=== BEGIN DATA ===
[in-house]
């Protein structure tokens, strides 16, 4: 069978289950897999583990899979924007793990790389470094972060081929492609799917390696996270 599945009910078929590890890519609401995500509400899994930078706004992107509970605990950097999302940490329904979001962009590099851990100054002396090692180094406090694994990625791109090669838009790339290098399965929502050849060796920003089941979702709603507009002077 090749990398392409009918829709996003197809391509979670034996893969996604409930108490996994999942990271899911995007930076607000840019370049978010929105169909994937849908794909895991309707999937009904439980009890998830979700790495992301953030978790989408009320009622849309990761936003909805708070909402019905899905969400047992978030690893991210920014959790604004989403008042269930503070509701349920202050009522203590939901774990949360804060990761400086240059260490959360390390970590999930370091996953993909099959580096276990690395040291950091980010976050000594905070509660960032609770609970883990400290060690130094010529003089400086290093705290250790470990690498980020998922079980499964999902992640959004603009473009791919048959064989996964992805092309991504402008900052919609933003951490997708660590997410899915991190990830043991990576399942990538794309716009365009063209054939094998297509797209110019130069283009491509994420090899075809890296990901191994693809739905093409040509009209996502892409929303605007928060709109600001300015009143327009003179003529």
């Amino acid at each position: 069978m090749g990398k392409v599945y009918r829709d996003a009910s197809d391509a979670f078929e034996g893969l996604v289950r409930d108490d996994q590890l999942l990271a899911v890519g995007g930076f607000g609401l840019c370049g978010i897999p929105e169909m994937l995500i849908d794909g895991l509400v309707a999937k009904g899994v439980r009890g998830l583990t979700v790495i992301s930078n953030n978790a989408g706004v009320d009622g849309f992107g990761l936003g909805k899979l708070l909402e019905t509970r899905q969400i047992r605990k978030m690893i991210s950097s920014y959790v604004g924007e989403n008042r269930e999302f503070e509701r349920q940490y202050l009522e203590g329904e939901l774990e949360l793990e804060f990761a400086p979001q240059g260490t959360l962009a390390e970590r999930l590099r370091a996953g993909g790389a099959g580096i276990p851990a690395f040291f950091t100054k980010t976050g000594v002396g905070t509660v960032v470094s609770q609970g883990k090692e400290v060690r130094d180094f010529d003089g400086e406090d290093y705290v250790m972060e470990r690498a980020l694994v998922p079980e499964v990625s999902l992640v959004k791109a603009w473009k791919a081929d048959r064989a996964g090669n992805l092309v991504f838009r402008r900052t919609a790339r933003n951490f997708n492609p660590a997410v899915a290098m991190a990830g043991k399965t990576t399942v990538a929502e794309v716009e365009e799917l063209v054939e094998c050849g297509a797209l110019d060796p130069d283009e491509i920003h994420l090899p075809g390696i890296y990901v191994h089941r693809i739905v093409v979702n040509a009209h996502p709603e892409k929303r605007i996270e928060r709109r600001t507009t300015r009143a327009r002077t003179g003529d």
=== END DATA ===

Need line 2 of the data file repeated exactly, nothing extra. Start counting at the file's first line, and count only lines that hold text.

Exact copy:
């Protein structure tokens, strides 16, 4: 069978289950897999583990899979924007793990790389470094972060081929492609799917390696996270 599945009910078929590890890519609401995500509400899994930078706004992107509970605990950097999302940490329904979001962009590099851990100054002396090692180094406090694994990625791109090669838009790339290098399965929502050849060796920003089941979702709603507009002077 090749990398392409009918829709996003197809391509979670034996893969996604409930108490996994999942990271899911995007930076607000840019370049978010929105169909994937849908794909895991309707999937009904439980009890998830979700790495992301953030978790989408009320009622849309990761936003909805708070909402019905899905969400047992978030690893991210920014959790604004989403008042269930503070509701349920202050009522203590939901774990949360804060990761400086240059260490959360390390970590999930370091996953993909099959580096276990690395040291950091980010976050000594905070509660960032609770609970883990400290060690130094010529003089400086290093705290250790470990690498980020998922079980499964999902992640959004603009473009791919048959064989996964992805092309991504402008900052919609933003951490997708660590997410899915991190990830043991990576399942990538794309716009365009063209054939094998297509797209110019130069283009491509994420090899075809890296990901191994693809739905093409040509009209996502892409929303605007928060709109600001300015009143327009003179003529």